United States history textbooks have long portrayed the Civil War as a clash between two armies of white soldiers, with the black enslaved people playing a passive role at the center of the drama. Political scientist Errol A. Henderson writes about a different interpretation, which gives full credit to enslaved workers whose rebellion was key to winning the war for the North.
Henderson notes that the first widely discussed description of a “general strike” by enslaved workers came from black sociologist W.E.B. Du Bois in the 1930s. Du Bois wrote that, as Union forces marched through the South, enslaved laborers escaped plantations, presenting themselves at army camps to join the fight.
“It was this revolt of the slaves and the prospect of a much larger movement among the 4,000,000 other slaves, which was the real cause of the sudden cessation of the war,” Du Bois wrote.
Du Bois noted that the black rebellion bolstered Union fighting forces, which needed reinforcement as draft riots swept the North. The rebellions also promised to wreak havoc on the wartime economy in the South by withdrawing a huge amount of labor.
While Du Bois’s argument was widely dismissed in his own time, Henderson writes that many historians today support it. For example, he notes that Stephanie McCurry compares the rebellion of enslaved people during the Civil War to the Haitian revolution. She points out that, during the war, both Union and Confederate officials described revolt by enslaved people and that “all called it what it was: a slave rebellion” In the years that followed, historians “shied away from any description of the Civil War as a slave rebellion” not because it was inaccurate but because of that interpretation’s “explosive politics” at a time when national leaders were trying to tamp down black activism and reunify whites in the North and South.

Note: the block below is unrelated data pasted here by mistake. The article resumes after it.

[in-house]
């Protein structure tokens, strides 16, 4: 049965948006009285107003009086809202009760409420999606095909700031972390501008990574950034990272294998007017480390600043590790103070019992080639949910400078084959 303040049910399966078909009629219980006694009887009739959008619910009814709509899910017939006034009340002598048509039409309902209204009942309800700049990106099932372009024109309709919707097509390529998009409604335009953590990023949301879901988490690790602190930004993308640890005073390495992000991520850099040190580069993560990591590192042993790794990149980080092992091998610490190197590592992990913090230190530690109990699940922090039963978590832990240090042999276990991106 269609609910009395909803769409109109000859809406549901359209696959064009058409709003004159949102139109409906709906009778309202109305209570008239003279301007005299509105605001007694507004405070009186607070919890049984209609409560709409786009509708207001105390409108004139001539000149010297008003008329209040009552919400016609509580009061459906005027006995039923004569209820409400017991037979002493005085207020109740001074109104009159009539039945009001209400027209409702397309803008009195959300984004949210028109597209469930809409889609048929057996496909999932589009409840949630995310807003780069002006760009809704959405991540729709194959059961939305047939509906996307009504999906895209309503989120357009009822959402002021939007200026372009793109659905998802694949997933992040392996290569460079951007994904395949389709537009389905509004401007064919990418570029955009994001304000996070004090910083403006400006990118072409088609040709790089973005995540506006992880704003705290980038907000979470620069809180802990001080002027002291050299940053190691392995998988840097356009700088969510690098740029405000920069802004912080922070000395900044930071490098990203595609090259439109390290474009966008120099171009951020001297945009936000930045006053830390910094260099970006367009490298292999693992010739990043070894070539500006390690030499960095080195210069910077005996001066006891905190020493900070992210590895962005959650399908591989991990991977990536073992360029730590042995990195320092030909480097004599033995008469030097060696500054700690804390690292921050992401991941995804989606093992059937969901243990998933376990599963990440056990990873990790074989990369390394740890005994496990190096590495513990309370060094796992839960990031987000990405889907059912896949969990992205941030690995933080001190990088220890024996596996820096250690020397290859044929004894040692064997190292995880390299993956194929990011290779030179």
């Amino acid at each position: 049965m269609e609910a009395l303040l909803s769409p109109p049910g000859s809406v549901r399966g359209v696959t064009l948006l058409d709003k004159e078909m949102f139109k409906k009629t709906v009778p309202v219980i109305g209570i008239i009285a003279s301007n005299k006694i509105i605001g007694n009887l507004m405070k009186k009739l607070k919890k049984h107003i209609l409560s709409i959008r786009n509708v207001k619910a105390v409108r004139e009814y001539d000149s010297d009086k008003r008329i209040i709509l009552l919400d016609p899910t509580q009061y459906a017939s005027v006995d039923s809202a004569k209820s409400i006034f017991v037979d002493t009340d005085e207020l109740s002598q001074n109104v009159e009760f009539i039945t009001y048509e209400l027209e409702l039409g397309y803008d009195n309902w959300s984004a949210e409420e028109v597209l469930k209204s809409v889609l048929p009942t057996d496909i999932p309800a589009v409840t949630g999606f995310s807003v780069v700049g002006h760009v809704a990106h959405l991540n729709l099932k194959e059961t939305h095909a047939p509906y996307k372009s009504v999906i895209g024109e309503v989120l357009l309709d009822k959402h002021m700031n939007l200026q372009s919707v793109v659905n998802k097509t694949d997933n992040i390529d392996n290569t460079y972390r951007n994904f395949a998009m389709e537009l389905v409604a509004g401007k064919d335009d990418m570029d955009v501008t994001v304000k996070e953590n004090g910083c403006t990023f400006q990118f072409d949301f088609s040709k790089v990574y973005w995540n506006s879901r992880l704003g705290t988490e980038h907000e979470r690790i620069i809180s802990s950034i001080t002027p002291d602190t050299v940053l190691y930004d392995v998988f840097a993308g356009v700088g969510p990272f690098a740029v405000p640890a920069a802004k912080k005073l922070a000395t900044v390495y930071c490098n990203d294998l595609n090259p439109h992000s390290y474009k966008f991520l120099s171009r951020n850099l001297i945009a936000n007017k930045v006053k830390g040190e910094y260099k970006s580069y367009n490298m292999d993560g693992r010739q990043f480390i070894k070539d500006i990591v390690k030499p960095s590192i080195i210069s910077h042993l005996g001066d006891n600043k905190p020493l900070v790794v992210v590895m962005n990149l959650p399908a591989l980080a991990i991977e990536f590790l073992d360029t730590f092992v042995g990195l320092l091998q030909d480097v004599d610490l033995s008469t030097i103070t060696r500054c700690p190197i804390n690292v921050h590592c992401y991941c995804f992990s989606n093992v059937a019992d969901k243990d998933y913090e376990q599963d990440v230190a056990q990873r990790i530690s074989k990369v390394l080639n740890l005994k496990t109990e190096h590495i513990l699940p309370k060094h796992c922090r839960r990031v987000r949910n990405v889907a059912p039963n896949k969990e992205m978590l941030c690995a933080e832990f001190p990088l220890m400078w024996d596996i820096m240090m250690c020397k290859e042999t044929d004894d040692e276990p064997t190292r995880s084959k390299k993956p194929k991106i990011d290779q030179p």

To see how enslaved people were able to coordinate a general strike, Henderson looks at conditions in the southern economy in the years before the war. He notes that many enslaved workers were not isolated on plantations but employed in growing industrial operations. Some, particularly skilled artisans, were “hired out,” working in a manner similar to wage workers, but without pay. Henderson writes that this practice radicalized workers by making it obvious how much value they were creating without compensation. It also gave enslaved artisans a chance to meet and discuss their grievances together. These artisans, along with preachers and other enslaved workers who traveled as part of their jobs, formed a nexus for mobilization.
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In fact, Henderson argues, this was the pattern in many rebellions by enslaved people that occurred in the decades before the Civil War. At religious meetings, conspirators gained tactical information as well as spiritual fuel to undertake incredibly dangerous revolts. Networks of enslaved artisans and other mobile enslaved workers spread intelligence and made plans to rebel.
Given that background, Henderson writes, it only stands to reason that enslaved people were able to spread the word of the Union’s movement through the South and make plans to join the soldiers as crucial allies.